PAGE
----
This pronouncement was arrived at after testing out the idea among certain users for over a month. The micro-blogging website, which has close to 330 million monthly active users, raised its character cap to 280 for all languages where ‘cramming’ can often be an issue.
The entire concept is a significantly huge change for the site. However, Twitter management heads say that the move was geared towards helping it gain more users and offer a more open platform for engagement.
However, those who tweet in Korean, Japanese, Chinese, will not be able to enjoy this new character cap. The company said the reason behind this was that cramming was not really an issue for these languages since the density of their writing systems enabled individuals to say much more using a fewer characters.
According to officials from Twitter, 9% of tweets using the English language reach the 140-character limit, which is quite high compared to Japanese where only 0.4% of them hit the 140-character limit mark.
Twitter officials also revealed that the company had some reservations on whether or not the users who tested out the 280-character word limit would use all of them each time they tweeted, but this did not happen.
Will 280 characters make a difference?
The truth of the matter is that it depends upon the nature and purpose of the message. Doubling the number of characters you can use on Twitter will not make much of a difference for the tweet designed to direct traffic to your blog or website when it is relatively easy to create a clear and compelling message within 140 characters.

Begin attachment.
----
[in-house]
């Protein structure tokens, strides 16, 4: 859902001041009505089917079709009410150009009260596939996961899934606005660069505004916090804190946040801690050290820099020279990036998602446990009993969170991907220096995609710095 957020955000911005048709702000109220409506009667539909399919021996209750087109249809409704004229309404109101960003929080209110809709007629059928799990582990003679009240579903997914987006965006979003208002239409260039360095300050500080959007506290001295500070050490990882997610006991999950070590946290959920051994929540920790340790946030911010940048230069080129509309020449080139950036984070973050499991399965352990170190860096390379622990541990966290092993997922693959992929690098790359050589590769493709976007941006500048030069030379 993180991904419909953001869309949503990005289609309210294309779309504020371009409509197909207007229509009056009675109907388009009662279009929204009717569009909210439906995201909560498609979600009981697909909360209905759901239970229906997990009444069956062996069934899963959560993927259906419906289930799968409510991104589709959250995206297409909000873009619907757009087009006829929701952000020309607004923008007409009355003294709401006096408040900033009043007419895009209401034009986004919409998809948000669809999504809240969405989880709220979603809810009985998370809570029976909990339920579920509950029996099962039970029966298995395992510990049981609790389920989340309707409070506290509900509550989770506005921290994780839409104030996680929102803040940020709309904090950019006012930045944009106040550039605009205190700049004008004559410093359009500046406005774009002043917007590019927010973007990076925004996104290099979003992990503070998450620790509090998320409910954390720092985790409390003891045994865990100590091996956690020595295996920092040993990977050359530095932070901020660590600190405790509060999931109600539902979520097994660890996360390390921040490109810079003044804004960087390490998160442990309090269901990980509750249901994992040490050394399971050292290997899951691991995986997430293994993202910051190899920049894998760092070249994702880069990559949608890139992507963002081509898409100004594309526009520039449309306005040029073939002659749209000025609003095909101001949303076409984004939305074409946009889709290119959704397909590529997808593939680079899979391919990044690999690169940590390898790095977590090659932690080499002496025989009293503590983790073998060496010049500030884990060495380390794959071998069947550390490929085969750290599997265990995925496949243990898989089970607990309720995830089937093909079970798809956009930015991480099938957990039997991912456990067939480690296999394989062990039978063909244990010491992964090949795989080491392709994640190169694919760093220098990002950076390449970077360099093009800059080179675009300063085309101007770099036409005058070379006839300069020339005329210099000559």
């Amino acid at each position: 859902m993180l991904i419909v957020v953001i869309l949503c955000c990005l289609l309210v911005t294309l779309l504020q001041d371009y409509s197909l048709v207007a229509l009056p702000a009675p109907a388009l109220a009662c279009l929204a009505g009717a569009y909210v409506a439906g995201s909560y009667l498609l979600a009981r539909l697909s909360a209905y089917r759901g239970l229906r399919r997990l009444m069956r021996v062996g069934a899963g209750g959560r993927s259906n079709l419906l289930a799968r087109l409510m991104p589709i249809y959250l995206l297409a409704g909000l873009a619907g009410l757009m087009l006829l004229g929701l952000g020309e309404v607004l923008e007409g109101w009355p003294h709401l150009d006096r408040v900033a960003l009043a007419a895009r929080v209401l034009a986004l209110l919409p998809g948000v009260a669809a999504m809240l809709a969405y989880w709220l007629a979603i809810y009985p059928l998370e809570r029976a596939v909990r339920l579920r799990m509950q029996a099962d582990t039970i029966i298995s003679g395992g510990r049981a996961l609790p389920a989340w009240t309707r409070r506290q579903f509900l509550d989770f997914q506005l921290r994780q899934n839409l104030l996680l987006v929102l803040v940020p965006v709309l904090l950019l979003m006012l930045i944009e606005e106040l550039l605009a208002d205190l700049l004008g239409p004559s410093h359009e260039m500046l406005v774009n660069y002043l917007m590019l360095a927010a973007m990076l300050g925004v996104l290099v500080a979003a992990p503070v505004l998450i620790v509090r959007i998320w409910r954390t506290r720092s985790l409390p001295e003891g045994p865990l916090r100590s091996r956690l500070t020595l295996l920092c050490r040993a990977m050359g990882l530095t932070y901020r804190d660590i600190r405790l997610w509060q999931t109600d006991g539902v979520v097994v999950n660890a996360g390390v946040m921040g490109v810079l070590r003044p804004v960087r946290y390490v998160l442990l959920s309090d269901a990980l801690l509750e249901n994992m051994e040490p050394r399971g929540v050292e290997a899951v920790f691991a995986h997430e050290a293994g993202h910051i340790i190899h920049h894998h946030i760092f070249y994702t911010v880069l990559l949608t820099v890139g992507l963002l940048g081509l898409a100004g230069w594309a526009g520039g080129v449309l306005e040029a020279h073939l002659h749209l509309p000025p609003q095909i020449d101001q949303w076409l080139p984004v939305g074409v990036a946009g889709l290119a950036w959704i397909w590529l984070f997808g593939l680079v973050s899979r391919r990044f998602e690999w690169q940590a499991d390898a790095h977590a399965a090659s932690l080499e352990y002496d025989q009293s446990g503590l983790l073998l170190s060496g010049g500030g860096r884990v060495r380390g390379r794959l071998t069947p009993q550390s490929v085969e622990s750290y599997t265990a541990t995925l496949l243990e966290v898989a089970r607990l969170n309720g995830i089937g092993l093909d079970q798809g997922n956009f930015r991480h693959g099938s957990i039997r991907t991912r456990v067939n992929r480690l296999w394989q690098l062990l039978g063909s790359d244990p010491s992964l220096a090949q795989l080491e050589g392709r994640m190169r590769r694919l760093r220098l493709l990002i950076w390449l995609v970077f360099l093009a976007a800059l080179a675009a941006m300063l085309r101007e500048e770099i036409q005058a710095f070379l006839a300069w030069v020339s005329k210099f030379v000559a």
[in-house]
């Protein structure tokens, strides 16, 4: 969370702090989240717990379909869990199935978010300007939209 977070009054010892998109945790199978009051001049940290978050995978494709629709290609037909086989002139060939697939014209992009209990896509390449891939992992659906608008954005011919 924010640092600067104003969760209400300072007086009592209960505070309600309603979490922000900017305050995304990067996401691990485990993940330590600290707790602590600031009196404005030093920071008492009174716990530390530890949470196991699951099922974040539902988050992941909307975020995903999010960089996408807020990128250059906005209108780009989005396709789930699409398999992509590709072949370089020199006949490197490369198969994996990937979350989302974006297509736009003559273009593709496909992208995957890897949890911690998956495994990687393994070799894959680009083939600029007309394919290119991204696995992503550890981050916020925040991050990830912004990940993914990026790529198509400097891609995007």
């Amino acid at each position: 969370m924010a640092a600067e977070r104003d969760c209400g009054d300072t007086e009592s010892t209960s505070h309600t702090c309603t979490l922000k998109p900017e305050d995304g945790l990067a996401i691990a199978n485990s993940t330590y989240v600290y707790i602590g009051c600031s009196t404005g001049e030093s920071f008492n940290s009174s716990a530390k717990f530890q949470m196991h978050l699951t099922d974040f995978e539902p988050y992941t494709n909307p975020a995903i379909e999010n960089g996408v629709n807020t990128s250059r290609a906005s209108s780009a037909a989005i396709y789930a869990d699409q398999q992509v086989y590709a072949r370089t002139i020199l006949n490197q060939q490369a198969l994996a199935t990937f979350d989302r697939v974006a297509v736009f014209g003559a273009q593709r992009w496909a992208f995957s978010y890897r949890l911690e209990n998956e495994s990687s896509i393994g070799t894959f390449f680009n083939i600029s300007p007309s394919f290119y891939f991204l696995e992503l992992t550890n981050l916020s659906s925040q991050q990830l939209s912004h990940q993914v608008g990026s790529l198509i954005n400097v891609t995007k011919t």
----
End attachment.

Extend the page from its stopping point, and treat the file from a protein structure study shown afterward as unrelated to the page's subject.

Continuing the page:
Content copy writers will tell you that if you were not able to strategically apply the previous 140-characters, 280 will not make much of a difference. The new limit will only mean something if you can use the extra characters to capitalise on what you were already using.
However, a 280-character limit is likely to change readers experience and responses. Due to the additional characters, website owners might see lead conversations through Twitter in a way that has not been possible in the past and greater engagement is anticipated.
Twitter executives said that they expected the new character limit to create some level of excitement among users, which would more than likely translate to increased exposure for blogs, business sites, and other ecommerce platforms. They also went on to say that, the people who embraced the 280-character limit positively received more mentions, likes, retweets, got more followers, and users revisited their tweets a whole lot more.
In most cases, when it comes to blogs and business websites, their main agenda behind using Twitter is to promote their goods or services. With a 280-character limit, owners of such platforms can do this a bit more easily than before. The important thing is to know and understand what you are trying to achieve with each tweet. You have to make sure that each character counts in the end.
The new character limit is set to change the face of Twitter in a substantial way and as with all things, early embracers stand to gain a short term competitive edge.
It is noted however, that Twitter executives promise to keep a close eye on this new development to ensure that users get what they need and want.
If you would like more information on the ‘Twitter 280’ or to discuss your marketing issues in general, please contact Chris on 07742 664662.